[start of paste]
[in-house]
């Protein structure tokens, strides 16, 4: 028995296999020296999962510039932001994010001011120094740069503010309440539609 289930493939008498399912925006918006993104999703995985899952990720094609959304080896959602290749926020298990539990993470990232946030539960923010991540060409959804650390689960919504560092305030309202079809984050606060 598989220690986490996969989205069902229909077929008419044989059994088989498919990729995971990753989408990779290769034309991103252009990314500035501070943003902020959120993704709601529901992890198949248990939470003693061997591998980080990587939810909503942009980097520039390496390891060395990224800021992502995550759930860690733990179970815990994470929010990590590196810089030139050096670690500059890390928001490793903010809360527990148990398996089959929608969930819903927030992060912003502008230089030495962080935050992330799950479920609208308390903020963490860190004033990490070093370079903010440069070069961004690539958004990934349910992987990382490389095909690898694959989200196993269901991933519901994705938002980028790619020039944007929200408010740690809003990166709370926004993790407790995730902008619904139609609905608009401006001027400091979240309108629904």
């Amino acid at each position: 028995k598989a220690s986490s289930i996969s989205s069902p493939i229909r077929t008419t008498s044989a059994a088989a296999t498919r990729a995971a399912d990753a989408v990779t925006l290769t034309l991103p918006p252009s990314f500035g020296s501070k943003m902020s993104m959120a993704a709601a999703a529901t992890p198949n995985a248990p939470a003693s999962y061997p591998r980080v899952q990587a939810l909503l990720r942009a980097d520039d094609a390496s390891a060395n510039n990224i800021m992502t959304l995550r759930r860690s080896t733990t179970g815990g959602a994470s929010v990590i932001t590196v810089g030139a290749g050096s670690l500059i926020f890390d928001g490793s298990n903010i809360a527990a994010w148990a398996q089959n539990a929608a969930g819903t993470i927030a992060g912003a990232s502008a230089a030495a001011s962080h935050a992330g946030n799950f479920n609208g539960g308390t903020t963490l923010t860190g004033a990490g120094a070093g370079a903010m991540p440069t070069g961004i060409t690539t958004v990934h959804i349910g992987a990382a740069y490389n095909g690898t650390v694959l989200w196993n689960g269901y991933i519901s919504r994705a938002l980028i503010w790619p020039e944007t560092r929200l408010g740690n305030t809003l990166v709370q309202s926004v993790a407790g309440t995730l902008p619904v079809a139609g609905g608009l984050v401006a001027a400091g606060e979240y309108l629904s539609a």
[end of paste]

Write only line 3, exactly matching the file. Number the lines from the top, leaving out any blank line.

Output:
């Amino acid at each position: 028995k598989a220690s986490s289930i996969s989205s069902p493939i229909r077929t008419t008498s044989a059994a088989a296999t498919r990729a995971a399912d990753a989408v990779t925006l290769t034309l991103p918006p252009s990314f500035g020296s501070k943003m902020s993104m959120a993704a709601a999703a529901t992890p198949n995985a248990p939470a003693s999962y061997p591998r980080v899952q990587a939810l909503l990720r942009a980097d520039d094609a390496s390891a060395n510039n990224i800021m992502t959304l995550r759930r860690s080896t733990t179970g815990g959602a994470s929010v990590i932001t590196v810089g030139a290749g050096s670690l500059i926020f890390d928001g490793s298990n903010i809360a527990a994010w148990a398996q089959n539990a929608a969930g819903t993470i927030a992060g912003a990232s502008a230089a030495a001011s962080h935050a992330g946030n799950f479920n609208g539960g308390t903020t963490l923010t860190g004033a990490g120094a070093g370079a903010m991540p440069t070069g961004i060409t690539t958004v990934h959804i349910g992987a990382a740069y490389n095909g690898t650390v694959l989200w196993n689960g269901y991933i519901s919504r994705a938002l980028i503010w790619p020039e944007t560092r929200l408010g740690n305030t809003l990166v709370q309202s926004v993790a407790g309440t995730l902008p619904v079809a139609g609905g608009l984050v401006a001027a400091g606060e979240y309108l629904s539609a």